Packers nickel and dime Rice Extra defensive backs pay off for Green Bay

January 07, 1996|By Vito Stellino | Vito Stellino,SUN STAFF

SAN FRANCISCO -- Mike Holmgren is supposed to know all the secrets of the San Francisco 49ers offense because he was the team's offensive coordinator for six years before becoming Green Bay Packers head coach.

So what was Holmgren's advice for Packers defensive coordinator Fritz Shurmur this week?

"I tried put in my two cents," Holmgren said. "I said, 'Let's watch Jerry Rice. Make sure he's covered.' "

Holmgren said Shurmur replied, "Is that all?"

Shurmur stopped Rice yesterday with a scheme that featured double coverage and jamming him at the line of scrimmage. The Packers played with five and six defensive backs much of the game.

Shurmur said: "We were in our base defense [4-3] one snap. We felt we could control it [the run] with three guys, so the plan was to be in the nickel [five defensive backs] and the dime [six defensive backs] and to try to be physical on [tight end Brent] Jones and Rice."

The plan worked, as the Packers upset the 49ers, 27-17, to advance to the NFC title game.

Rice's stats (11 catches for 117 yards) were more impressive than his impact on the game.

The Packers double-covered Rice most of the game.

"But the first time he got in there [against single coverage], he caught one on us and I didn't like it a lot," Shurmur said.

Rice caught four passes in the first half, when the Packers jumped to a 21-3 lead.

Rice said: "We started playing catch-up, and they were playing well. I kept my confidence and thought we could come back. It's just one of those things.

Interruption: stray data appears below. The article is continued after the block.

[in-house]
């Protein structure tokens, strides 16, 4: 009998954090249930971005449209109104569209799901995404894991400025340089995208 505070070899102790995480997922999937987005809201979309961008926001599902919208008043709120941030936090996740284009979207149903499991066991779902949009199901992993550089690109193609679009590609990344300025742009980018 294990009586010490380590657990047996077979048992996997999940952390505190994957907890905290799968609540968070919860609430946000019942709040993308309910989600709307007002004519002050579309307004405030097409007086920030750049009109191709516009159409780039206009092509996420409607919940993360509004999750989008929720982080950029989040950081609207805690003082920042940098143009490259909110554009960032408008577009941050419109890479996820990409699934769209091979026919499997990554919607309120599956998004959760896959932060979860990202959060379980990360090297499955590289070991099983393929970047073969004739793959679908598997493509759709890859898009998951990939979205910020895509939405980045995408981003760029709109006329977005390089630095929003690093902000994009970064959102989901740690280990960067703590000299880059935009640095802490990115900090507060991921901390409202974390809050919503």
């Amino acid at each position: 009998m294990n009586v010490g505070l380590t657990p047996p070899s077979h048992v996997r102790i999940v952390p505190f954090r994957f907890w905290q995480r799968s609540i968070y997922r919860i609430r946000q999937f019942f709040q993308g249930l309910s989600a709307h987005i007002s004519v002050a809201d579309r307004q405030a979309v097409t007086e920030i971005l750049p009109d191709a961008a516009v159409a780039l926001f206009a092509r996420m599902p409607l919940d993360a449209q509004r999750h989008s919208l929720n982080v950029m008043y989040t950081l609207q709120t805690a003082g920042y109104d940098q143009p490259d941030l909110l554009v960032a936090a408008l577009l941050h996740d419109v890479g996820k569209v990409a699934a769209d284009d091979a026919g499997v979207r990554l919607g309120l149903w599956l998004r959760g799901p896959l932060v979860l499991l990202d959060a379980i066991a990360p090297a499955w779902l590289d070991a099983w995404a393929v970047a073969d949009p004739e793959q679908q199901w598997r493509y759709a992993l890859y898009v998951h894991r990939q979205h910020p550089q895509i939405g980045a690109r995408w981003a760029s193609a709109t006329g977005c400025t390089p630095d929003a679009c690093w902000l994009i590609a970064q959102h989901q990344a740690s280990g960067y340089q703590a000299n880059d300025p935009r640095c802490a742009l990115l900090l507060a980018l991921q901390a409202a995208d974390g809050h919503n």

"We're not hanging our heads. We'll rebound next year. Life goes on. We've got to deal with this and not make the same mistakes again."

49ers quarterback Steve Young said: "Green Bay rolled its coverage toward Rice, but he still made plays. We just played into their hands when we fell behind."

Jackson comes through

When Keith Jackson was traded in the off-season to Green Bay, he wasn't happy.

He tried to force the Packers to trade him and held out until Oct. 20 before finally reporting.

Once he arrived, Mark Chmura was entrenched as the starting tight end, and Jackson made one start in the nine games -- when the Packers used two tight ends.

His best game was against the Tampa Bay Buccaneers, when he caught four passes for 54 yards.

Jackson, though was a key factor in the Packers' victory yesterday with four catches for 101 yards. He got free in the seam down the middle against the 49ers' two-deep zone. He also made one catch when Brett Favre fell down and got up and found him.

"It was worth the wait," Jackson said of his limited production during the season. "Especially when you're one-on-one with linebackers. Brett did a great job of reading."

Jackson, who will be a free agent after this season, still won't commit to returning to the Packers next year.

"No answer," he said.

Big start

Running back Adam Walker had failed to hold onto the ball eight of the past 10 times he touched it going into the game. He had dropped six passes and fumbled twice.

But he was Young's first target of the game. He fumbled, and Craig Newsome scooped it up and ran it for a Packers touchdown.

The original receiver was John Taylor, but when he slipped, Young went to Walker as the outlet receiver.

Stunned 49ers

This is the second time in the past eight years the 49ers haven't made the NFC title game, the first time since the 1991 season.

The 49ers' Dana Stubblefield said: "You've got to be stunned in a situation like this. I've never been in this type of spot before. I don't know what to do now."

Coach George Seifert said: "We had some great efforts throughout our season, but for whatever reason, it wasn't meant to be for us this season."

Baltimore Sun Articles
Please note the green-lined linked article text has been applied commercially without any involvement from our newsroom editors, reporters or any other editorial staff.